4. Find new ways of cutting food costs and food waste

Looking for ways to cut the cost of your family’s weekly shop? Olio is a free food sharing app used by over a million people in the UK. Users take photos of any leftover food - from loaves of bread to fresh fruit and veggies - and post a photo, along with where they’re based. You can then search for anyone giving away free food near you.

Another popular app is Too Good to Go, which is trying to reduce food waste by allowing shops and restaurants who sell off their leftover food rather than binning it. You can search in your local area for restaurants and stores taking part then order a bag of food at a reduced price. These could contain anything from tinned foods to sandwiches and pastries.

First suggested by Martin Lewis, you could try the 'downshift' challenge, switching from brands to supermarket own-brands, or down a level from standard to value ranges. If you find cheaper alternatives, you could save plenty on your weekly shop.


5. Identify your priority debts and seek advice

Dennis says: “If you’re struggling with bills, identify your priority debts. These should be those that can cause more serious problems if you don’t do anything about them, such as rent, council tax and energy. Creditors, including landlords, councils and energy suppliers may offer extra support if you make them aware you are struggling. Communication is key to this. You could speak to a free debt advice service like National Debtline, where advisers can take you through your situation and work out the next steps.”


6. Look at your free childcare entitlements

Childcare costs parents up to 65% of their weekly take-home pay, according to research by Business in the Community. So make sure you’re getting all the childcare help that is on offer.

If your child is aged between 3 and 4, they can get 570 hours of free childcare a year in England, which works out as 15 hours a week. Some families are eligible for more – 30 hours of free childcare a week - so make sure you’re claiming what you can. Some 2-year-olds are also entitled to free childcare.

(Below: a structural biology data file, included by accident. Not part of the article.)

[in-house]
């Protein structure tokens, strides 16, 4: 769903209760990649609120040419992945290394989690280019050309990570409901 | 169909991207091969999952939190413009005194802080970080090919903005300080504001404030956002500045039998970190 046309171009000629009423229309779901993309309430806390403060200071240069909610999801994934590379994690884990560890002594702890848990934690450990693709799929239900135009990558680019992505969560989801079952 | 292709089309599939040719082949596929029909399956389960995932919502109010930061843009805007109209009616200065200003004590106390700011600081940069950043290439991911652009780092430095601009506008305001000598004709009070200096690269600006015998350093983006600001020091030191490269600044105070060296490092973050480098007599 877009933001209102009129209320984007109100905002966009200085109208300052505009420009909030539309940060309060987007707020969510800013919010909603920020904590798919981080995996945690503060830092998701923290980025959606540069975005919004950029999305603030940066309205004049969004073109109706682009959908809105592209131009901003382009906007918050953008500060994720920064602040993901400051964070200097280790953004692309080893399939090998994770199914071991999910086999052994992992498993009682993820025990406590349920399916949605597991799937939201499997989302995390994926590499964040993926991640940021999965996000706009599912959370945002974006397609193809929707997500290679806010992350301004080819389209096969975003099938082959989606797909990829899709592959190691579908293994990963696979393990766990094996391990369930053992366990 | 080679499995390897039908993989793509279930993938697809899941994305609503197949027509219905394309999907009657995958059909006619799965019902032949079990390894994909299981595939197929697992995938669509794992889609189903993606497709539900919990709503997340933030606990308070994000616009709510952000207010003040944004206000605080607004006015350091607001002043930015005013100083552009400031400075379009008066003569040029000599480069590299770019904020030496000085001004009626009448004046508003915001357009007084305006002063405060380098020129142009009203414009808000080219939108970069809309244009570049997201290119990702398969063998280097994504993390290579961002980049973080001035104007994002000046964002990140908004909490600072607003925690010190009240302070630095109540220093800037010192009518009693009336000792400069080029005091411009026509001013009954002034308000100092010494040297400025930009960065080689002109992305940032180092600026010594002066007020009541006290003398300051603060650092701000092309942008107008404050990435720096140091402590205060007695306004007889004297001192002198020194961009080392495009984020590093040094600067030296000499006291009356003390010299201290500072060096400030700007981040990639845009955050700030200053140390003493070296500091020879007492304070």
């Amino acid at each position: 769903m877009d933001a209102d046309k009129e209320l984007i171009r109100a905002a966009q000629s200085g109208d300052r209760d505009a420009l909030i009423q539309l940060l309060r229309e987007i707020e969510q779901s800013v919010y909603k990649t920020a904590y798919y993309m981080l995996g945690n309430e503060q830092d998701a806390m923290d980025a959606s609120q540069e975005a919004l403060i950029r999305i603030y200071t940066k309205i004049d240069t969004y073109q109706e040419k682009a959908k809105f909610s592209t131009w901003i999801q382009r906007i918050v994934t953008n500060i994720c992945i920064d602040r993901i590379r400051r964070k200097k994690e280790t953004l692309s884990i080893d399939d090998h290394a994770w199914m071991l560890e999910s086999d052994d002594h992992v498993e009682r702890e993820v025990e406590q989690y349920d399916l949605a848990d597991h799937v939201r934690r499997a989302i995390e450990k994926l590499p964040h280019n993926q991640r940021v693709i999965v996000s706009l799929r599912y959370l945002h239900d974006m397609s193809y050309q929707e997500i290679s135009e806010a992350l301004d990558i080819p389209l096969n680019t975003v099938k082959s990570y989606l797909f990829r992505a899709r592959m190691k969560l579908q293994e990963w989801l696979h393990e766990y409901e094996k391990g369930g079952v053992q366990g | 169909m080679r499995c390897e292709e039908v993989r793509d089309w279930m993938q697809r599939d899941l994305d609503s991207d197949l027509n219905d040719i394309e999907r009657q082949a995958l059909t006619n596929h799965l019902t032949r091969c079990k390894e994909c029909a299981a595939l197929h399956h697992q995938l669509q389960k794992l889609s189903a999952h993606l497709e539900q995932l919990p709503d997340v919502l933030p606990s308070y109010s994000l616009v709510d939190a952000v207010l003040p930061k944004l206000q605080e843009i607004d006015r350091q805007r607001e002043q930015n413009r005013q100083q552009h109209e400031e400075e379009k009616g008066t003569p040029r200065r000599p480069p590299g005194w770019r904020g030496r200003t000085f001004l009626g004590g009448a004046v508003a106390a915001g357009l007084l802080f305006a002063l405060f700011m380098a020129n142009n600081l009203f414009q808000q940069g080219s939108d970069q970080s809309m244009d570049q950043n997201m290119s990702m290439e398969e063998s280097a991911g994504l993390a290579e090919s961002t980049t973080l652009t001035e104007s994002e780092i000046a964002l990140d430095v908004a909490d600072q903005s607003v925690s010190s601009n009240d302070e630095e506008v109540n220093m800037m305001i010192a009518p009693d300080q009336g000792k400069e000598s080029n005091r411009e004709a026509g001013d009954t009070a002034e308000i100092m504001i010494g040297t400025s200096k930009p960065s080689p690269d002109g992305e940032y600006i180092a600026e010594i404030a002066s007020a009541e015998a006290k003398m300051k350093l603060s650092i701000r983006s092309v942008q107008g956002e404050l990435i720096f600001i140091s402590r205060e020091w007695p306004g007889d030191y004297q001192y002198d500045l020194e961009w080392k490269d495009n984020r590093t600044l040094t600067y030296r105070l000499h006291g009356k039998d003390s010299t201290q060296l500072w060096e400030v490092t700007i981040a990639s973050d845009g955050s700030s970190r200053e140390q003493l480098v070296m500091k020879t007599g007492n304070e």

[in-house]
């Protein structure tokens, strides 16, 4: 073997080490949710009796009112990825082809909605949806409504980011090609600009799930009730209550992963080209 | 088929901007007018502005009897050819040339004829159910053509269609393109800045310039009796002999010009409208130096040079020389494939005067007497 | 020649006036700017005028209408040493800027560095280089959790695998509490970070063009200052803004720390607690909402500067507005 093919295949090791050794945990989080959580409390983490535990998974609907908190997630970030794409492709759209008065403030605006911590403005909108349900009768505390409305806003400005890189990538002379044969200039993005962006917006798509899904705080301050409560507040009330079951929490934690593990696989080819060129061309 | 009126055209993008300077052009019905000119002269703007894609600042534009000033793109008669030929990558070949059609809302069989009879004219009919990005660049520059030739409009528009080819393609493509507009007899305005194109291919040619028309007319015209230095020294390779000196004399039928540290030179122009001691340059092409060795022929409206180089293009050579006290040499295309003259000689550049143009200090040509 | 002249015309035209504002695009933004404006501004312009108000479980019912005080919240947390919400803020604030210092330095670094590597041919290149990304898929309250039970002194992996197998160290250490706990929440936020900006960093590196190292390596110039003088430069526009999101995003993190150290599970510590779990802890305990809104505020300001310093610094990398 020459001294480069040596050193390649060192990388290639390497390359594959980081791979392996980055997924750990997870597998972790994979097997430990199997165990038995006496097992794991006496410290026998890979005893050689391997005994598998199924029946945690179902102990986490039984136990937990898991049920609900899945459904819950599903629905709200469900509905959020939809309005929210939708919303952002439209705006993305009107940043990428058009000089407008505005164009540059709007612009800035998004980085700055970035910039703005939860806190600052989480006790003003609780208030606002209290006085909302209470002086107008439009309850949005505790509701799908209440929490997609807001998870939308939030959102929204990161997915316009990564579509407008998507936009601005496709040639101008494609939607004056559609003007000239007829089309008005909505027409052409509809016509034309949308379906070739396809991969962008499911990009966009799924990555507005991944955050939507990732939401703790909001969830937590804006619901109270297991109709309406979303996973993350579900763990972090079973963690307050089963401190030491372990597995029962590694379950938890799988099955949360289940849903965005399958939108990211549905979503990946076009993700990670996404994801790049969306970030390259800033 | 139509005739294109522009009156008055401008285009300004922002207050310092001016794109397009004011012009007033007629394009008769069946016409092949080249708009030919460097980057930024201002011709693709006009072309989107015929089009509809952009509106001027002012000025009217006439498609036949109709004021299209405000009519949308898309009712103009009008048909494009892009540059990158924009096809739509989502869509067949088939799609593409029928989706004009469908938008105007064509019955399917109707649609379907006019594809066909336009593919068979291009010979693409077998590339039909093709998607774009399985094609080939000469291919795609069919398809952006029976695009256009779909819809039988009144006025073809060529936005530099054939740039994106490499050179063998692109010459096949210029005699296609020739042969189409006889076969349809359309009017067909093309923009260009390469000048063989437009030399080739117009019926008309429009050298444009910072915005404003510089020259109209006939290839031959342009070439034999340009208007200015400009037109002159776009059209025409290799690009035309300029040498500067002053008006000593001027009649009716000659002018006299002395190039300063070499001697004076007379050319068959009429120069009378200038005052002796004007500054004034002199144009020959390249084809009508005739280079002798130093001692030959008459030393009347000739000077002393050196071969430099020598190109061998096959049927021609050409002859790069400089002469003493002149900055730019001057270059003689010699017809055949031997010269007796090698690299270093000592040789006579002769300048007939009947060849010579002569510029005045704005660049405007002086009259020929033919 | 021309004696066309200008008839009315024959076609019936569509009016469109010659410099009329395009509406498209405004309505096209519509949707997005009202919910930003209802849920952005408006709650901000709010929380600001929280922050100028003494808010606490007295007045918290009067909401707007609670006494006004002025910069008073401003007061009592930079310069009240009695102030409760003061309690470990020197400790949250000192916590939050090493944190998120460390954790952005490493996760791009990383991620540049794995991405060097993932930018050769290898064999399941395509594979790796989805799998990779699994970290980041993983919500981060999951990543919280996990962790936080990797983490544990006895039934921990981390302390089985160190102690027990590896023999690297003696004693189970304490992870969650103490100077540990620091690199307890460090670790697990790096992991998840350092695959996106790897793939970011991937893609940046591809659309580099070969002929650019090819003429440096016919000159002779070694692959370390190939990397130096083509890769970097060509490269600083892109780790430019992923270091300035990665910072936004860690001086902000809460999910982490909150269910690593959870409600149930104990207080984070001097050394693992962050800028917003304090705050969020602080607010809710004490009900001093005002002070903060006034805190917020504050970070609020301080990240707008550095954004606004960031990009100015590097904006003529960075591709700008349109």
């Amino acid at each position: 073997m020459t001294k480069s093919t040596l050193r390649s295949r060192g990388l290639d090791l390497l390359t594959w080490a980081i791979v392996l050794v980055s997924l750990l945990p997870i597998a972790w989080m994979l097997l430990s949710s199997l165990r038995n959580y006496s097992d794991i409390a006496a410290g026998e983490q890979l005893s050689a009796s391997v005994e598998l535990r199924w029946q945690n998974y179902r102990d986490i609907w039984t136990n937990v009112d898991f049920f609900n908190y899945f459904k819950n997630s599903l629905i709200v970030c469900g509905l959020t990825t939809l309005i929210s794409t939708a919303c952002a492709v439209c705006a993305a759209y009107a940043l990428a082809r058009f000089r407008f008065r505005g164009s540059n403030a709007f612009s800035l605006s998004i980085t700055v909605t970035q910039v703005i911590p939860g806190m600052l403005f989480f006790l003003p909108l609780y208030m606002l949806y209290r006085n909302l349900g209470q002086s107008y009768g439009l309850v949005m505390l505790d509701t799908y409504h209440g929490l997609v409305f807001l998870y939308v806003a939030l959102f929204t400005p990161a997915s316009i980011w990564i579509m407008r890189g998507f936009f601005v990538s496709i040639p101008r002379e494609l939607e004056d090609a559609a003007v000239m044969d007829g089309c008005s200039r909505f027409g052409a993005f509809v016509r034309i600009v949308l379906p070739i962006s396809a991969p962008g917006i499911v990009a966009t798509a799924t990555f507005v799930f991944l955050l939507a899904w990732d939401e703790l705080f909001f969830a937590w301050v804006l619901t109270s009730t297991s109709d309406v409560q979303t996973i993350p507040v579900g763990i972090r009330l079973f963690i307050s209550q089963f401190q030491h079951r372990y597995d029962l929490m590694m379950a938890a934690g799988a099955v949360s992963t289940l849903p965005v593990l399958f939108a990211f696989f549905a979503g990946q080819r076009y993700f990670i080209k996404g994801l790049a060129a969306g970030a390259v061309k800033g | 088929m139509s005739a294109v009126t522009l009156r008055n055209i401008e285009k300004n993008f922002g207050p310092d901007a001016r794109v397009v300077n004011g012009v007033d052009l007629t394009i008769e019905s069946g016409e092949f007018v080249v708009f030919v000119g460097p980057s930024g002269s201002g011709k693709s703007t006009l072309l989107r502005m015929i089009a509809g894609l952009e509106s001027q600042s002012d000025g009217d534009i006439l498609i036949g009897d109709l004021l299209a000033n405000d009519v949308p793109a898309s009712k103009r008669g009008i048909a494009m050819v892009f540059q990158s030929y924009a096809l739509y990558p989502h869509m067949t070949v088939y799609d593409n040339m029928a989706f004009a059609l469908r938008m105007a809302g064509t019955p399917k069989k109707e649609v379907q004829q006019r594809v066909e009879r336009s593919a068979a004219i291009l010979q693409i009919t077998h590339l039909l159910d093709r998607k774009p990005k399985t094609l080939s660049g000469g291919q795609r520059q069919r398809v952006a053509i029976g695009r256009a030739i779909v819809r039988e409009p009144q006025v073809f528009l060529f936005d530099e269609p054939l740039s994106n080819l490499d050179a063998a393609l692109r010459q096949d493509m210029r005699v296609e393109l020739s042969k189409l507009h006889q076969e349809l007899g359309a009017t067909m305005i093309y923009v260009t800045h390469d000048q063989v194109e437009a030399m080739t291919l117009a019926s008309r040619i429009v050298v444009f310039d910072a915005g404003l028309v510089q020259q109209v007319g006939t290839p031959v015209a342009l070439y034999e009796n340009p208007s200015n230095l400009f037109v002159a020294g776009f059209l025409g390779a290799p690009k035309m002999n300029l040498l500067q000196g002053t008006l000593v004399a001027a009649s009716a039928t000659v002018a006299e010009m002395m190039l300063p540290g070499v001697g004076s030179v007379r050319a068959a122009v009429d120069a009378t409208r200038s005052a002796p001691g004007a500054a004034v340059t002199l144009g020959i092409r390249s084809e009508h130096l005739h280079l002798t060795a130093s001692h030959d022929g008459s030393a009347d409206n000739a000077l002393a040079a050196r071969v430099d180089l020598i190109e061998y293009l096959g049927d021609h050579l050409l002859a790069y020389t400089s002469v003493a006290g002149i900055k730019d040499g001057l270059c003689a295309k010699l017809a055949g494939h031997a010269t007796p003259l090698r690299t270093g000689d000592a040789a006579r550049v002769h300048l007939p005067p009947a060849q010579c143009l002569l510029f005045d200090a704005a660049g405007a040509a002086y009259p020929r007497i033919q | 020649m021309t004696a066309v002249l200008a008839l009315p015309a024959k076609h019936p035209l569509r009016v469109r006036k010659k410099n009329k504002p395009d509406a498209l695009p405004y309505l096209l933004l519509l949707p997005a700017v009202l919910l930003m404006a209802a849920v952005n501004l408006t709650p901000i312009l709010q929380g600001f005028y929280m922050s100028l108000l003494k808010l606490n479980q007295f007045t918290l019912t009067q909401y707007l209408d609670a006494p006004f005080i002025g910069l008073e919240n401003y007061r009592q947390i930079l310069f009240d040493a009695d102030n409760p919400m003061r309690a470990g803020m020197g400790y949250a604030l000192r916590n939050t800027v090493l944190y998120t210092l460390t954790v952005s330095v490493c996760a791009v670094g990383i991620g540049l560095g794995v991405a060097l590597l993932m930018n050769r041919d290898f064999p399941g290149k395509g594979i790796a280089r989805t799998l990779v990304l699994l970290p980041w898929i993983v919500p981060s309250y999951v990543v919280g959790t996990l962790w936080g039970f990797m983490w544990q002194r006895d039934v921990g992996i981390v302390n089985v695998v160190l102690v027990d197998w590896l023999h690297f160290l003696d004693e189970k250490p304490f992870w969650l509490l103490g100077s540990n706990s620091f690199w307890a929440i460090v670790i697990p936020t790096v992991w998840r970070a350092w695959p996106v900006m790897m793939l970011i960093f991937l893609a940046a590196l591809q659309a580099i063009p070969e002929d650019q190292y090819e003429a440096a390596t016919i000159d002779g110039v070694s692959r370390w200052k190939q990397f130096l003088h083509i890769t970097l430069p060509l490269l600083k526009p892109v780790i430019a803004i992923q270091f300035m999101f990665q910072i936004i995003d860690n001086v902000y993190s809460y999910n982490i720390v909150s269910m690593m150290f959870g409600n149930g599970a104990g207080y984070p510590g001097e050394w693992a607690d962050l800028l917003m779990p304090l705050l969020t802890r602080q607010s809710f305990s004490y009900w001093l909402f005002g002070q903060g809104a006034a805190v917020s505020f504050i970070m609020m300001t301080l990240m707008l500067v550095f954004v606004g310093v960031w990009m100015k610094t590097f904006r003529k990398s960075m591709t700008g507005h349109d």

Sue says: “You can get help paying for childcare if you’re using a registered childcare provider, which is known as ‘approved childcare’”. Visit the website to check whether your child’s nursery, preschool or childminder is covered.

If you live in Wales, you could get up to 30 hours a week of childcare or early education if your child is aged 3 or 4.

In Scotland, all 3 and 4-year-olds are entitled to up to 1,140 hours of funded childcare a year (this works out at around 30 hours a week of funded childcare in term time.) Some 2-year-olds are eligible too.

In in Northern Ireland, parents of 3 and 4-year-olds are entitled to at least 12.5 hours a week of funded preschool education and there are proposals to raise this to 22.5 hours per week in future. The Government’s childcare calculator is helpful to see what you might be eligible for.


7. Consider changing how you cook family meals

With energy bills so high, we’re all looking for cheaper ways to make family meals. According to USwitch, using a slow cooker or microwave uses less energy than your oven.

Check out our BBC Food slow cooker recipes for low-energy cooking inspiration.

Batch cooking is another great way to make your money go further. Bulk buying ingredients generally works out cheaper and also means less impulse buys at the supermarket.


8. Buy (and sell) second hand

From toys to winter coats, you can buy lots of things you need second hand and at a fraction of the price. Search local charity shops or look on community selling apps and auction sites. You can also sell things your child has grown out of or no longer plays with.

You could put the money you make from this into a Christmas fund to help with the extra costs of presents and food in December.


9. Check if your child is eligible for free school meals and school uniform grants

If your child is reaching school age, then looking into free school meals and uniform grants could be a huge financial help, especially with food costs soaring and parents of primary school children spending an average of £315 a year on school uniform..

Sue says: “The process for applying for free school meals will vary depending on where you live. Enter your postcode on the website where you will be redirected to your local council to find out how to apply. Some local councils also offer school uniform grants to those on low incomes.”

Check if your local council offers this and whether you’re eligible.